The United States also unveiled a similar plan, US$1 trillion to bail out the motor industry, banks, insurance companies and mortgage agencies.

On the contrary, Western countries and their multilateral financial lending institutions are telling African governments not to extend funds to save their companies and banks showing the West’s naked double standards in dealing with the financial meltdown.

"Recent actions of Western countries to counter both the financial crisis and the strong recessionary trends have in many cases gone against their predominant free-market non-interventionist ideology," said Martin Khor, the renowned Third World Network economic analyst.

"Even more interestingly, their recent policies contrast sharply with the advice which they and the International Monetary Fund that they control gave to Asian countries during their financial crisis a decade ago, revealing clear double standards."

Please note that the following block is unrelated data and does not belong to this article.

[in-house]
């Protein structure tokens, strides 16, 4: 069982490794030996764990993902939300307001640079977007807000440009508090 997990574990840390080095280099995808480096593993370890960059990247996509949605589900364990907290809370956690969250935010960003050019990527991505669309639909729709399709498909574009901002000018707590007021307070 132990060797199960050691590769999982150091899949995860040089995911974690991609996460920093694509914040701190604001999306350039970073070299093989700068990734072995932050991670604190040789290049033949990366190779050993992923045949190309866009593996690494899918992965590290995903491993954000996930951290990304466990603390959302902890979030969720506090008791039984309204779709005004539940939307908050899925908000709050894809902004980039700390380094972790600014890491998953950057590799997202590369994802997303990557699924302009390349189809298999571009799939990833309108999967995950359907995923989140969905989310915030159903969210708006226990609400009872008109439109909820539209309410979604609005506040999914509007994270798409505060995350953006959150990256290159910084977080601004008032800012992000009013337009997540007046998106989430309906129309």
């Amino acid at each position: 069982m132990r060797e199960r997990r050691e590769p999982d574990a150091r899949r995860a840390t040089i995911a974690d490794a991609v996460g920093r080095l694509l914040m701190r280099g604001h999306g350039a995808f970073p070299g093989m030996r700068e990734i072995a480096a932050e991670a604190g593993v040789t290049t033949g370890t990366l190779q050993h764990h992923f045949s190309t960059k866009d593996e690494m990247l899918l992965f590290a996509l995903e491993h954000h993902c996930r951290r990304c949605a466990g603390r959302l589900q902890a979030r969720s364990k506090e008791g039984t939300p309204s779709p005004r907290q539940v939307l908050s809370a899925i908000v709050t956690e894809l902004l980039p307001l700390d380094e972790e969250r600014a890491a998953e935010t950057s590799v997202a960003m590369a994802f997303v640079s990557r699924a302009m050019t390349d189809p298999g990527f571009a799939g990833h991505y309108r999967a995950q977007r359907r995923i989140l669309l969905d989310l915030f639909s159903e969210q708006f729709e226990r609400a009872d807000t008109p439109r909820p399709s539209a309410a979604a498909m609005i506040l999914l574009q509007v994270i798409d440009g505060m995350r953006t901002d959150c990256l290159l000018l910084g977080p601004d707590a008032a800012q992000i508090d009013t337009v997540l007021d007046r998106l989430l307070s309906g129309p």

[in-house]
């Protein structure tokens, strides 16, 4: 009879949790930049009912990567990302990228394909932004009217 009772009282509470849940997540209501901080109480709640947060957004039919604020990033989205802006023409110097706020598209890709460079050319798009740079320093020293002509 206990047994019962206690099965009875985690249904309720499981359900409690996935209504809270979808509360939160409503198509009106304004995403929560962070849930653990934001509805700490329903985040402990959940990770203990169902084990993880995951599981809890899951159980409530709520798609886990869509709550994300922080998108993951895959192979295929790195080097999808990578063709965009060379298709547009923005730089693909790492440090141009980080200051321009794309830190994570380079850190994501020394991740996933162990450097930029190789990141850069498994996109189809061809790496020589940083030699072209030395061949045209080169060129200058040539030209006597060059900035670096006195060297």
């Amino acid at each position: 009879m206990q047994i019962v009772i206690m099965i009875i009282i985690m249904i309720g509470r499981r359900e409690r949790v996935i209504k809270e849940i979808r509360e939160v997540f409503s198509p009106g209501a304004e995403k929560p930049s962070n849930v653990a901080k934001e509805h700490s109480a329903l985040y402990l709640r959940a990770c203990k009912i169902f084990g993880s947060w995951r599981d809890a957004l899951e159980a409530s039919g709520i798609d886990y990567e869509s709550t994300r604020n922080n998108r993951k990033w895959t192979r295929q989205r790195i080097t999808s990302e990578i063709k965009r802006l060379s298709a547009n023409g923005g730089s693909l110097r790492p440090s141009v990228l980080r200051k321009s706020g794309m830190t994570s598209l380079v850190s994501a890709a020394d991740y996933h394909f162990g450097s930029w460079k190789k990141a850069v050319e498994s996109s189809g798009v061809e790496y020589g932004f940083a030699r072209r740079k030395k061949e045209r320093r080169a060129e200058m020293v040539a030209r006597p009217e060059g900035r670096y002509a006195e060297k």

African countries and most developing countries in Asia and Latin America have been ordered not to come to the assistance of their ailing local banks and companies on the pretext that this is a waste of public funds that would lead to inefficiency and corruption.

Developing countries are being told to press on with financial liberalisation policies that have brought untold hardships in the past two decades in Africa, Asia and Latin America.

In a rare and "extraordinary admission", the United Nations Conference on Trade and Development acknowledged recently that market-driven policies had failed in Africa.

Unctad’s report on economic development in Africa clearly stated that market-driven reform under World Bank structural adjustment programmes had messed up things in Africa, particularly in the continent’s most strategic sector, agriculture.

It was reported that reforms have left the industry in tatters — changing the continent from a net food producer before reforms to a net importing region after — and poor African countries increasingly reliant on expensive imports to feed their populations.